The last menu I will show you right now is the Help one.
Here you have entries, like the Keymap Reference.
If you click on this entry, you will see in your browser that the DEFAULT KEYMAP cheat sheet is displayed.
So basically, this is a list of all the shortcuts that IntelliJ offers, and this is in PDF format. You can download it and you can print it and have it with you at work if you want.
And what's really neat about this is that it comes in two versions. You have the Windows shortcuts and you also have the Mac shortcuts.
So, you have a document where you can find all of the shortcuts that are available in IntelliJ.
Another item in the help menu is the one where you can Submit a Bug Report.
So, if you encounter some weird behaviors or something that appears to be a bug, you can just go to Help, click Submit a Bug Report and then this will redirect to in the browser to the JetBrains issue tracker where you can create an issue.
You can take a look at other issues so that you don't report something that is already there and so on.
You could also provide feedback on your experience with IntelliJ by going to help and clicking on Submit Feedback, which will also open a web page in your browser.
Probably the most interesting option available in this menu is the Find Action option.
You might see that some items in the menus also have a combination of keys on the right side.
This is basically the shortcut that you could use from your keyboard in order to access that part of the menu without having to open the corresponding menu.
So, if I don't want to go to Help > Find Action, I could just hit Ctrl + Shift + A on my keyboard.
You have a repository, let's say, of all of the actions you can perform in IntelliJ.
You can search for some actions.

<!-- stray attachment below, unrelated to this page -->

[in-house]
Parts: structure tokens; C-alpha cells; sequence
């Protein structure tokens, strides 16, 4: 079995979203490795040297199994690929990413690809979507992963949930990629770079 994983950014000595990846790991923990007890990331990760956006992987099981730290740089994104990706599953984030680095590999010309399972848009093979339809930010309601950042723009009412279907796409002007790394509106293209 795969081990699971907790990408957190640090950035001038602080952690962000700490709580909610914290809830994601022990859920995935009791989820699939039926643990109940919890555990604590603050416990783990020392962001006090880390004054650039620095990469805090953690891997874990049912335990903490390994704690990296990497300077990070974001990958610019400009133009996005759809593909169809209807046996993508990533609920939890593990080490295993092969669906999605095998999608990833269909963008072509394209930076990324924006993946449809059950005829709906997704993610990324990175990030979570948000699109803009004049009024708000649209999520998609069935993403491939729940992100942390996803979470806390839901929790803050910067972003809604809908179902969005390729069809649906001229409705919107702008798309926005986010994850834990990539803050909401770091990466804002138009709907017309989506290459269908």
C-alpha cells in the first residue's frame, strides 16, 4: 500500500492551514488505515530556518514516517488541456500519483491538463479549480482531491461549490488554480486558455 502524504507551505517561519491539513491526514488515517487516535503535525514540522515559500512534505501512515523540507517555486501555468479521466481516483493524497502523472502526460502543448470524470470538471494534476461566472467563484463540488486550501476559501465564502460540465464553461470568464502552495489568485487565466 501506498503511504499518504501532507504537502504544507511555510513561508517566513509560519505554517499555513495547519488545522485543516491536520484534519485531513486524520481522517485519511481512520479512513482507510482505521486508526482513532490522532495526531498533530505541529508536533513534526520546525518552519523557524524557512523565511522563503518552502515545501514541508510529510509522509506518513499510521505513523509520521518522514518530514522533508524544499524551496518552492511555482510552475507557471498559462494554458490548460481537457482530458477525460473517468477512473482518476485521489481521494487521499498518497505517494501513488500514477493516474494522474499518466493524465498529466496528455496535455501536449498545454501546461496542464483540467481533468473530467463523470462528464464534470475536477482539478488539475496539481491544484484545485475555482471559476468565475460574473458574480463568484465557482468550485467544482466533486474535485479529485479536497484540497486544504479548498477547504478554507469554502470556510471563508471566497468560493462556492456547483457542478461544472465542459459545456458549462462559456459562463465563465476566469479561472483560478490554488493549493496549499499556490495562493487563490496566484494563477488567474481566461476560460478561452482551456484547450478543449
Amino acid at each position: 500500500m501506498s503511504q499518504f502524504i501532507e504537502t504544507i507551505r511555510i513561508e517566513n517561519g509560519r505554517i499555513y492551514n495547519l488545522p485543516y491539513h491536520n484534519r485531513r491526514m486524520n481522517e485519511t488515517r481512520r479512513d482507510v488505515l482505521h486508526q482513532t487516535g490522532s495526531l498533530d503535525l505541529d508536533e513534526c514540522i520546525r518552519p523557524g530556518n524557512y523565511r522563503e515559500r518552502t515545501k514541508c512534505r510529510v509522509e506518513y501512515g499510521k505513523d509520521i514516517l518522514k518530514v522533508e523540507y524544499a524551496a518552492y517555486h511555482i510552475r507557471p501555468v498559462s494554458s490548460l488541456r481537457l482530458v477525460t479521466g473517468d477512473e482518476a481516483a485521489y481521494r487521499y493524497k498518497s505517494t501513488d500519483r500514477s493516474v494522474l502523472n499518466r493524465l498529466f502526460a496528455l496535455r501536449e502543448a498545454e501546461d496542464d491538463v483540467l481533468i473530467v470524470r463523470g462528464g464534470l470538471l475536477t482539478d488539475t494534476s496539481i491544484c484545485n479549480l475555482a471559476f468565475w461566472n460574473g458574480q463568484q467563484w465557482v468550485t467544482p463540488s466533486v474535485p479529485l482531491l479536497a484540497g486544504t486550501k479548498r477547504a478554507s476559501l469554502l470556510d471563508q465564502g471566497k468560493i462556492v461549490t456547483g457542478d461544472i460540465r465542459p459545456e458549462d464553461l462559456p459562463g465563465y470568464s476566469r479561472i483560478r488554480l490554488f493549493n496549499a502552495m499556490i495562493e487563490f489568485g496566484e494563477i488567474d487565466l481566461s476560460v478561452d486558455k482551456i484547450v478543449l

For example, I will type “a” and you will see all of the actions that you have available — all of the things you can do in IntelliJ that start with “A”.
Let's search for “maven”, for example.
The first one has an icon to the left and this one will open the maven menu, which is embedded in IntelliJ and which is on the right side of the screen.
You notice that the menu has opened here.
I would just close it for now.
I will open _Find Actions _again and you will notice that the second option in this menu is Maven Settings.
If I click on this option, I will see the Settings screen, which we haven't discussed yet, but we will, and it was already preset to the Maven entry. I can directly work with the Maven Settings that I'm interested in and so on.
So basically, anything that you can do or find Maven-related in IntelliJ, you will discover by opening the screen, the Action screen and by just typing Maven or whatever you're interested in.
You could also Check for Updates, but by default the updates checker is enabled.
So, every time a new version of IntelliJ will be released, you will be able to see a notification in your IntelliJ instance and you can choose how to update from that particular notification.
I haven't shown you some of the menus because some of the options that you can find in these menus are available if you click somewhere inside the IntelliJ instance.
For example, if I right click on a class name, I can see the Git options.
So, this is everything that is related to committing your changes into a VCS repository.
There might be some different options in the VCS menu.
But these are the most important things that you need, and you can see them by right clicking on the class name.
Also, by doing that [right-clicking on a class], you can see the options that you have in the Analyze menu.
Everything here on the right can also be found in this Analyze menu.
So, there's no need to go to some of these menus because the options that you have there might be available to you by interacting with specifics like classes or methods and so on.
This concludes our talk about the menus, and we can now move on to the next chapter.